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DNA testing to drive new era of ewe competitions

Tuesday 18th of July 2017
Lu Hogan with the DNA testing blood cards at this year’s Parkes Ewe Competition
Lu Hogan with the DNA testing blood cards at this year’s Parkes Ewe Competition

The traditional ewe competition is set to enter the innovation era with the inclusion of DNA Flock Profile tests as part of next year’s Doug Bicket Memorial Ewe trial in Parkes, NSW.

The Cooperative Research Centre for Sheep Industry Innovation (Sheep CRC) will provide DNA profiling for all flocks entering the 2018 competition, currently valued at $800 plus GST per flock, as a means of supporting improved genetic selection decisions by competitors.

Entries are now open for the competition, with nominations due by the start of spring in order for DNA testing of the flocks to be completed prior to the harvest period later this year.

The Parkes Maiden Ewe Competition organising committee president Garry O'Brien and sponsor Graeme Ostini, of Ostini Wool, said the initiative was a great way of introducing sheep breeders to new technologies which could drive the businesses forward.

“There’s technology out there we need to learn about and put into practice if we’re to improve our flocks and take this industry forward,” Mr Ostini said. “Events like ours are a great opportunity to challenge producers to consider new ideas and try new things as part of a competitive sheep assessment.

“After we shear our wool and it goes out into the world, figures measuring quality are paramount in driving sales – we need to be using figures to our advantage at farm level as well in order to improve our productivity.”

The 2017 ewe trial was held in late February, with a variety of Merino types and bloodlines visually assessed for their breeding and wool traits, with competitors and spectators alike seeking insights into how to improve their flock productivity.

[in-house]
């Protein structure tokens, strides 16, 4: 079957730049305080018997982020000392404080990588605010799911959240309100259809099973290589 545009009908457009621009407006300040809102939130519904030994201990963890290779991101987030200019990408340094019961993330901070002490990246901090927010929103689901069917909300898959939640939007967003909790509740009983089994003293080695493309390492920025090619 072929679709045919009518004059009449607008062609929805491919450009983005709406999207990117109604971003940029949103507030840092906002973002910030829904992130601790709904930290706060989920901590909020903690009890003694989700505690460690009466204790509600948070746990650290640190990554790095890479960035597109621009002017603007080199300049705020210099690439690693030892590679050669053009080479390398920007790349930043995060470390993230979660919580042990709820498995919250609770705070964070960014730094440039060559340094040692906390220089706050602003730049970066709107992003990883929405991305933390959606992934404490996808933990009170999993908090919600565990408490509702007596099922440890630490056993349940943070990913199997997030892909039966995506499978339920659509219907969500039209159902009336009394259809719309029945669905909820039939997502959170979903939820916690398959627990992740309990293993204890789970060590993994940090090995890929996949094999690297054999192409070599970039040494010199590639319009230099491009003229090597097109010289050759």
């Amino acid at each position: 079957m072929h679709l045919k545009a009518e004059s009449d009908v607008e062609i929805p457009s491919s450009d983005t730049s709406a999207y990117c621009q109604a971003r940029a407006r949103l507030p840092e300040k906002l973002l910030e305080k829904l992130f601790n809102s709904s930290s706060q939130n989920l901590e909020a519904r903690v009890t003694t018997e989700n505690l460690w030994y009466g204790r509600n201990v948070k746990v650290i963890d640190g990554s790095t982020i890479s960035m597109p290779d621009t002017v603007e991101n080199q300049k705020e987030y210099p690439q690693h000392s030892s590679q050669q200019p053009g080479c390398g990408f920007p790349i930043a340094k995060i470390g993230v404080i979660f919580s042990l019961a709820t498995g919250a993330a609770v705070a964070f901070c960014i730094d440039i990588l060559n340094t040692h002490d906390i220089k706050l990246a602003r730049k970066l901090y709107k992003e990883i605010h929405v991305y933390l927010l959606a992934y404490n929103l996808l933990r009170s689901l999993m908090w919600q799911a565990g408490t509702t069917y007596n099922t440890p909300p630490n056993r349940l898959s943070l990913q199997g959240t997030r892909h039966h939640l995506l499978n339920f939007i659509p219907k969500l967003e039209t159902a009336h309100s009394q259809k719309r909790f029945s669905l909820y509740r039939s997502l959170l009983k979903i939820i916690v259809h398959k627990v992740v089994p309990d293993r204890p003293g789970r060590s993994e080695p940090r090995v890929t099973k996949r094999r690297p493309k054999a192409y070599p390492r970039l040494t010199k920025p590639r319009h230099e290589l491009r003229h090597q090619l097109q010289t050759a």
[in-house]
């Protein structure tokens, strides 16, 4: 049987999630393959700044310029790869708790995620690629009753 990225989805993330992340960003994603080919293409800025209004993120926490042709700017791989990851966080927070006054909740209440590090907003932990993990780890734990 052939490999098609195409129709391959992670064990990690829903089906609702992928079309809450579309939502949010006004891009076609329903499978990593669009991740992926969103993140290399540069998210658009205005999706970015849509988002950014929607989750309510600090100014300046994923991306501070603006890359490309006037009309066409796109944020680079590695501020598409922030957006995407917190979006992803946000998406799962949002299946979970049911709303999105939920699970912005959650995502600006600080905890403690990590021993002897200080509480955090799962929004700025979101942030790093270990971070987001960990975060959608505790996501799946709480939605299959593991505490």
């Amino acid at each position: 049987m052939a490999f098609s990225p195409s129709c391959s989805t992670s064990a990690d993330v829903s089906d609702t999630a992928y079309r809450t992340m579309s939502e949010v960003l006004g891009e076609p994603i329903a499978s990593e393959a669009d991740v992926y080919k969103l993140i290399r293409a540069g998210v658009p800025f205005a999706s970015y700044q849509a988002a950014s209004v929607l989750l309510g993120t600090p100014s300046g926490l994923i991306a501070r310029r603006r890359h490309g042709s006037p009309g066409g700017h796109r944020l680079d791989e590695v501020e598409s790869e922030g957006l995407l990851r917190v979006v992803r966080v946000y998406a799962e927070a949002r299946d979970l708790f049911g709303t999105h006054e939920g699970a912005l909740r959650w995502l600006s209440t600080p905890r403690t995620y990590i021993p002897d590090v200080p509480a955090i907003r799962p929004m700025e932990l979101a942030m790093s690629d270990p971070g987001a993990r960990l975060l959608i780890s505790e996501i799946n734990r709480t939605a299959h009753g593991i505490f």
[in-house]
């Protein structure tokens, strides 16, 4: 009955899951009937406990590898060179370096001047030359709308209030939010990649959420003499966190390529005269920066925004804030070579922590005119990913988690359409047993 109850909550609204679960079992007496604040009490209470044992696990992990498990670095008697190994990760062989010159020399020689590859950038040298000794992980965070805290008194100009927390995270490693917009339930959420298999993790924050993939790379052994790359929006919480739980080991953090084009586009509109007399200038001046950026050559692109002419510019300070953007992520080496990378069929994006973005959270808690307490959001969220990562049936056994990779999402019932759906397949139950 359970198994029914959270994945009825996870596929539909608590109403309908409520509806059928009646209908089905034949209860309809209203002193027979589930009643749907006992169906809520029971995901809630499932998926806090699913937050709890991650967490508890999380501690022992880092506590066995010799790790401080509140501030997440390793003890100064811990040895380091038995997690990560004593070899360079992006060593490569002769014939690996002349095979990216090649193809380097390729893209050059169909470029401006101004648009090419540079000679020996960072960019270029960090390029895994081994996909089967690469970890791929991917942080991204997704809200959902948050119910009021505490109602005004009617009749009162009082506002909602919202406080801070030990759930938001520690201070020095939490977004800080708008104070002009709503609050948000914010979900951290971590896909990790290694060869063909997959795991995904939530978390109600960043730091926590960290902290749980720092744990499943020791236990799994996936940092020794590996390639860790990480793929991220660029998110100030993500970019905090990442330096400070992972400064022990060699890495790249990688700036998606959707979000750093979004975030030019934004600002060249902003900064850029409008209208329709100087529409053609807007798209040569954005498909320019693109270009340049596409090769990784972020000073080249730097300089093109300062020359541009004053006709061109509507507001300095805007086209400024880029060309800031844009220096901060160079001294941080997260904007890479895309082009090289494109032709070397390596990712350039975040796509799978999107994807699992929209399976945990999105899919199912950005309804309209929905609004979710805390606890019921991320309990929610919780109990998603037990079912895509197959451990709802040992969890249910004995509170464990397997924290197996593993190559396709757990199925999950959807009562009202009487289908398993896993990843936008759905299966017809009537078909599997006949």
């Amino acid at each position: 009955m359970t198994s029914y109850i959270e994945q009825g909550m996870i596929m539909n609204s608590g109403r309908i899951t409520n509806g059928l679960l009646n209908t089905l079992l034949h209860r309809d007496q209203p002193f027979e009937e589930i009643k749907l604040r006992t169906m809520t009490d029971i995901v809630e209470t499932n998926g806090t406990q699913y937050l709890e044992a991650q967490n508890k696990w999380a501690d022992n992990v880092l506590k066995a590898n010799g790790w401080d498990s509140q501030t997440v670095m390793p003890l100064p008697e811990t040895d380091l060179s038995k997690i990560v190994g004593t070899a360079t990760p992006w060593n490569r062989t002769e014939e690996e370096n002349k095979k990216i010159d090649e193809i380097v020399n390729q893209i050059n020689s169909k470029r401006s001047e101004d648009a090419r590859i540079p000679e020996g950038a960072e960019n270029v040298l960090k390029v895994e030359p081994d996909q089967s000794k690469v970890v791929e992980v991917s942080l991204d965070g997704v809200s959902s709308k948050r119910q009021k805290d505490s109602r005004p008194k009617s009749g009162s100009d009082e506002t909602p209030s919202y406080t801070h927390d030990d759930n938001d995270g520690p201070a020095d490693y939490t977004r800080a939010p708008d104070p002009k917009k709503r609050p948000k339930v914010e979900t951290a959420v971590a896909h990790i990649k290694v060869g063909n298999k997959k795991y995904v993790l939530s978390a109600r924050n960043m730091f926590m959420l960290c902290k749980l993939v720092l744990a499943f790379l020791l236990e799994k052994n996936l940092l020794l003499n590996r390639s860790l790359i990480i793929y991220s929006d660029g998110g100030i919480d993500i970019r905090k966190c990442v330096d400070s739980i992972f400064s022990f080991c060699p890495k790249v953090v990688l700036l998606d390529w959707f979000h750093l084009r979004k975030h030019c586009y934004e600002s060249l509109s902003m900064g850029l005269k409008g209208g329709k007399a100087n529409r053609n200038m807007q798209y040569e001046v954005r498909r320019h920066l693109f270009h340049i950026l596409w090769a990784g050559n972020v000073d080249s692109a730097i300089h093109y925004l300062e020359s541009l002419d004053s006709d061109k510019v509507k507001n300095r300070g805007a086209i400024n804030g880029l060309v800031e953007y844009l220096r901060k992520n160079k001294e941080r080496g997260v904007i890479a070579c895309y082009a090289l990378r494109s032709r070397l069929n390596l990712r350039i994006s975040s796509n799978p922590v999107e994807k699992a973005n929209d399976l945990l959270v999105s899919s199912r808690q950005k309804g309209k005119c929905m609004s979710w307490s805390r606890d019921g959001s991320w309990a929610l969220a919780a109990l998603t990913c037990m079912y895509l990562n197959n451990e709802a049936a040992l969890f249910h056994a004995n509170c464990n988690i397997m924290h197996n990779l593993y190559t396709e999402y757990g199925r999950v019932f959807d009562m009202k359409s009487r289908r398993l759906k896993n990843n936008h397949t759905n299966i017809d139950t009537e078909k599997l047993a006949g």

Mr Ostini said this desire for knowledge was behind the organising committee’s decision to invite the Sheep CRC’s Industry Engagement and Training Coordinator Lu Hogan to deliver a presentation to producers on judging day about new genetic selection technologies including the RamSelect Plus app and the range of DNA tests on the market.

RamSelect Plus is a really easy way to begin selecting rams based on Australian Sheep Breeding Values (ASBVs),” Ms Hogan said. “The web-based application allows ram buyers to find and rank rams that match their own breeding objective.

“And RamSelect works hand in hand with the DNA Flock Profile test which has only recently become commercially available to producers across Australia.”

The Flock Profile test will provide breeders with an estimate of the genetic merit of their flock relative to the national average. It allows breeders to:

  • track how their flock genetically compares to animals in MerinoSelect
  • identify genetic strengths and deficiencies for key Merino traits and indexes, and
  • identify rams on RamSelect.com.au carrying the ASBVs that will improve the genetic profile of their flock.

Merino producers wishing to enter the Doug Bicket Memorial Ewe trial in Parkes should contact Graeme Ostini on 0428 650 191.

More information on the Flock Profile DNA test is available at www.sheepcrc.org.au/goto/DNAtests .

 

Media contact: Michael Thomson, 0408 819 666.